However, the family is still left to face a staggering list of hospital bills. The cost of the surgery alone is $100,000, and Brittany will have to take $3,000 worth of drugs every year for the rest of her life to ensure that her body doesn't reject the liver, said Kim Owens, 25. "I try not to think about how much we're going to pay," she said.
    Although both Kim and Harry work, they are unsure how much their insurance will cover and how much they will be left to shoulder.
    Fortunately, a co-worker of Owens' has stepped up to start a fund in the hopes of raising money to help the family deal with the financial hardship. Lori Bokey opened the fund at Bank One and is hoping to raise money through individual and corporate donations.
    "I just felt so bad because of the situation," Bokey said. "If my family was in this situation, I hope someone would help out."
Regardless of the cost, Owens will be happy to see her daughter playing like other children her age. Because of her condition, Brittany has not been allowed to ride her bike or go skating like other children, her mother said. "I kind of had to watch everything she did," Kim Owens said.
    Brittany should be able to lead a normal life now, while her father should be fully recovered in three months, Kim said.
In addition, the girl has not really been aware of how serious her condition is.
    "She knows that she's sick," Kim said. "I don't know that she really understands what's going on." Anyone who wishes to help with the family's medical bills can send donations to: Brittany Nicole Owens Liver Transplant Fund, Bank One, 229 W. Main St., Clarksburg, WV, 26301 or: Bank One, 1507 Johnson Ave., Bridgeport, WV, 26330.

Harrison, Doddrige, Lewis and Randolph schools get grants
by Gail Marsh

    Schools in Doddridge, Lewis, Randolph and Harrison counties have received money to offer or expand classes that are delivered to students via satellite over television.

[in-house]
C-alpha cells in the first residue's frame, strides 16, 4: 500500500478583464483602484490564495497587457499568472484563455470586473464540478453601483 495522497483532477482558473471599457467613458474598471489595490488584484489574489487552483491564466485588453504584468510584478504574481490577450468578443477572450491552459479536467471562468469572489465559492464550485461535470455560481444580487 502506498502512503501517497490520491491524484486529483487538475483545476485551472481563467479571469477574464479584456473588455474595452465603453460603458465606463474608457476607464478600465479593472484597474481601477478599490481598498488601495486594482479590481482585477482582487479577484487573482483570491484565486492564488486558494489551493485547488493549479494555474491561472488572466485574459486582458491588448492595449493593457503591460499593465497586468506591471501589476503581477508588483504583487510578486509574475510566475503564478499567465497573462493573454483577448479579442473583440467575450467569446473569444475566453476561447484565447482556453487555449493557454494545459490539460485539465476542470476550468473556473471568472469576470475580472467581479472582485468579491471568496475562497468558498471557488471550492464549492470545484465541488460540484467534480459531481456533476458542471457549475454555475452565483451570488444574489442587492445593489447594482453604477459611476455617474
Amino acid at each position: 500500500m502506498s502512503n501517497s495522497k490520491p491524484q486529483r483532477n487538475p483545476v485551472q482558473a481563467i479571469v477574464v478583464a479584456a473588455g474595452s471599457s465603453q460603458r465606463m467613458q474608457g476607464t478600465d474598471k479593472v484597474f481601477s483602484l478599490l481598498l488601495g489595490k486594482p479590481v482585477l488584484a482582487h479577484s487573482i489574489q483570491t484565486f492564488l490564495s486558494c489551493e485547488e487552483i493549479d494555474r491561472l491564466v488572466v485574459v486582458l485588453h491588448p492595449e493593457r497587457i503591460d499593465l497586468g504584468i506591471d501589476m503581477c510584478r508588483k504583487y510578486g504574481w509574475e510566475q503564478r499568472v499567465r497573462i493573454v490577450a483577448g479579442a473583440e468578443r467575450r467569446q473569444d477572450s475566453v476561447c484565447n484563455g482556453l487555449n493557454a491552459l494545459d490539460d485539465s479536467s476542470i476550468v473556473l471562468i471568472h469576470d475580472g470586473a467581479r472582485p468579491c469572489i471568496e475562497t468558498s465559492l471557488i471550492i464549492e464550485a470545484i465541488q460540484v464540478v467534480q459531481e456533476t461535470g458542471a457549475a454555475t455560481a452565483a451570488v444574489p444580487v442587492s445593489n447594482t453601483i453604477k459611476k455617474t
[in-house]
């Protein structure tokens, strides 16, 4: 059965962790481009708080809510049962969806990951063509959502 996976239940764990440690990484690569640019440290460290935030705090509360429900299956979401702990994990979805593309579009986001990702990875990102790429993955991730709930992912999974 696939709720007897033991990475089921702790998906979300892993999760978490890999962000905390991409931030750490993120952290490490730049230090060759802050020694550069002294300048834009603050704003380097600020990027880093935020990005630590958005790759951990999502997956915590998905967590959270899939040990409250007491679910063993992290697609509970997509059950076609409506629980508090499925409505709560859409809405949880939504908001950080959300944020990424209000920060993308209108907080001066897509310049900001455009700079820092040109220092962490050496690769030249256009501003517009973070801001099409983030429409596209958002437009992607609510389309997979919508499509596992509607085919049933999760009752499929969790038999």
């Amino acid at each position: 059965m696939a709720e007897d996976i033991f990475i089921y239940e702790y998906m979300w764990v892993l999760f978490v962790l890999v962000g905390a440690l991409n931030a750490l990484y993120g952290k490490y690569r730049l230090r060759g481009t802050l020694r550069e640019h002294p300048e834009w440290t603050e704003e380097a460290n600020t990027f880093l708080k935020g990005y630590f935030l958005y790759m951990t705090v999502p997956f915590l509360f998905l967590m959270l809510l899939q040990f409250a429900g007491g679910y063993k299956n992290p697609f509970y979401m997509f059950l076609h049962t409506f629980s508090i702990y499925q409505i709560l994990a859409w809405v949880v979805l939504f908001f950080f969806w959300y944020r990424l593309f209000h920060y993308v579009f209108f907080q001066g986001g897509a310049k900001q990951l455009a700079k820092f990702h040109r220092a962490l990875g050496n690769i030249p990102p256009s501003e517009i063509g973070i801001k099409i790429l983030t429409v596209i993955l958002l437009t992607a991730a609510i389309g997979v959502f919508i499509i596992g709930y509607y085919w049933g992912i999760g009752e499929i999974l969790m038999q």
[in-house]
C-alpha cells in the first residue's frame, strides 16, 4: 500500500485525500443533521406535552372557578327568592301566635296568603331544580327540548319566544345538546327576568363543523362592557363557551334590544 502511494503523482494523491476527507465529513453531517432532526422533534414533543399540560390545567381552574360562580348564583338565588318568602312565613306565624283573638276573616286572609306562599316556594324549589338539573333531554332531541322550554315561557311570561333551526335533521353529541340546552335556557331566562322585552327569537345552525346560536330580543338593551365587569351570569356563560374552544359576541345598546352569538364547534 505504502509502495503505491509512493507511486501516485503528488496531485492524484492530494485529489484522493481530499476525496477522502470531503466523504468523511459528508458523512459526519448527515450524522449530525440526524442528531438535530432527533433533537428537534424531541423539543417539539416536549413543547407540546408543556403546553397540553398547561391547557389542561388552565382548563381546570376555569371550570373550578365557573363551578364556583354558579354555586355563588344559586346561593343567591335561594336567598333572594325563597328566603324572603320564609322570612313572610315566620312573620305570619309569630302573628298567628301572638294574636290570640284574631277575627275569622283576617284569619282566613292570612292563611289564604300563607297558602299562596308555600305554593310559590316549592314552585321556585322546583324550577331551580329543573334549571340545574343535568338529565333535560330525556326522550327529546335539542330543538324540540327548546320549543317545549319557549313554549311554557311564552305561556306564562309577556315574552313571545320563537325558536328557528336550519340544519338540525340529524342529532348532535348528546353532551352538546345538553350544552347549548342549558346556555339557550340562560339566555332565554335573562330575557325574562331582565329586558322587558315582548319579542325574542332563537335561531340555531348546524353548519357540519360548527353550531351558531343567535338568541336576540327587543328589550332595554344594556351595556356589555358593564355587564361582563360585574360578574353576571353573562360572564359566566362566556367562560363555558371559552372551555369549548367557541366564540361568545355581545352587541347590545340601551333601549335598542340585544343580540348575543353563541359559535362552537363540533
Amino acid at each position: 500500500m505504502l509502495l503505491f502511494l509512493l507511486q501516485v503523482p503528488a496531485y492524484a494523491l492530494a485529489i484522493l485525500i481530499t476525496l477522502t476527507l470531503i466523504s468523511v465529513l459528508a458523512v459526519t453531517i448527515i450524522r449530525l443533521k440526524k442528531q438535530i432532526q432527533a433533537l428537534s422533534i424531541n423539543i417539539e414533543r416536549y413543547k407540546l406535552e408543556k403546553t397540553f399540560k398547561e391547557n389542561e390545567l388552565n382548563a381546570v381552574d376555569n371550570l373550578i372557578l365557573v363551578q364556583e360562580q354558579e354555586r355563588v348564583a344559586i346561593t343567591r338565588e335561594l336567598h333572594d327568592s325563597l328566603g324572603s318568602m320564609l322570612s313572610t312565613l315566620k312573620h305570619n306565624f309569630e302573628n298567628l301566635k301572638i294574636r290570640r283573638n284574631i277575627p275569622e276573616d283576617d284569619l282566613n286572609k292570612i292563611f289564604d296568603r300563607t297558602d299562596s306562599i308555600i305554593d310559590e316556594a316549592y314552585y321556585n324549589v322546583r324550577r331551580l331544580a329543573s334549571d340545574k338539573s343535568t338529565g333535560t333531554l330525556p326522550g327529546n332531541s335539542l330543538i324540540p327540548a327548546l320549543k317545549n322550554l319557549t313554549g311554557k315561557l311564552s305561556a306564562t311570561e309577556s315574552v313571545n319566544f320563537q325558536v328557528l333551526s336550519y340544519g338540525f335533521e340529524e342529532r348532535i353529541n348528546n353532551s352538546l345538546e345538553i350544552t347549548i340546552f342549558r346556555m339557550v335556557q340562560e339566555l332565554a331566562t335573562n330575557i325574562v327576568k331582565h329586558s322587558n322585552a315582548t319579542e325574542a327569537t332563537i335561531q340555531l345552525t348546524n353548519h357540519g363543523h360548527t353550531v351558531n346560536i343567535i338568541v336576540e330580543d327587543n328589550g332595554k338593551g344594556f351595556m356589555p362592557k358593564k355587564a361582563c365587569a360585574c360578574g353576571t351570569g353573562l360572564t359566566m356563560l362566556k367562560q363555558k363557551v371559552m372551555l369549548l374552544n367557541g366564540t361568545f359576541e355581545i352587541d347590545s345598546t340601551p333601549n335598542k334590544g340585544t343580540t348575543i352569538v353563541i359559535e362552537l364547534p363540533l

The state Department of Education and the West Virginia Educational Broadcasting Authority distributed more than $209,000 in federal grant money to 21 sites to allow students to take courses not otherwise offered at their schools.
The grant awards are for the 1999-2000 school year. Doddridge County High School received $25,937.
    The money will enable the school to offer advanced English and calculus classes that are worth college credit.
The courses are broadcast to a receiver at the school and the students view the live classes on a television screen, according to Barbara Stout, Doddridge County High School principal.
    "The program allows us to offer something to our students that we otherwise would not be able to have," Stout said.
Lewis County High School received $13,360. The school will continue to offer Latin and German classes to about 30 students, according to Sylvia McNeish, principal. In Harrison County, Lumberport Middle School received $10,833.
    The money will help to continue a program that gives eighth-graders the opportunity to take Spanish I. "We're glad to be able to offer a foreign language class through distance learning. The students have been very receptive to it," said John Marchio, Lumberport Middle School principal.
    Students will take the televised Spanish classes four days a week from an instructor at the University of Nebraska, with the remaining class devoted to conversation.
     The students are provided with telephone tutors to help them practice and master concepts in conversational Spanish.
Pickens Elementary/Middle/High School will use its grant of $1,875 to continue an elementary Spanish class for the school's kindergarten through sixth grades, according to James Biggs, principal of the rural Randolph County school.
    "We've been able to provide Spanish at different levels for all of our students for the last couple of years. Distance learning works well for our small school of 47 students," Biggs said.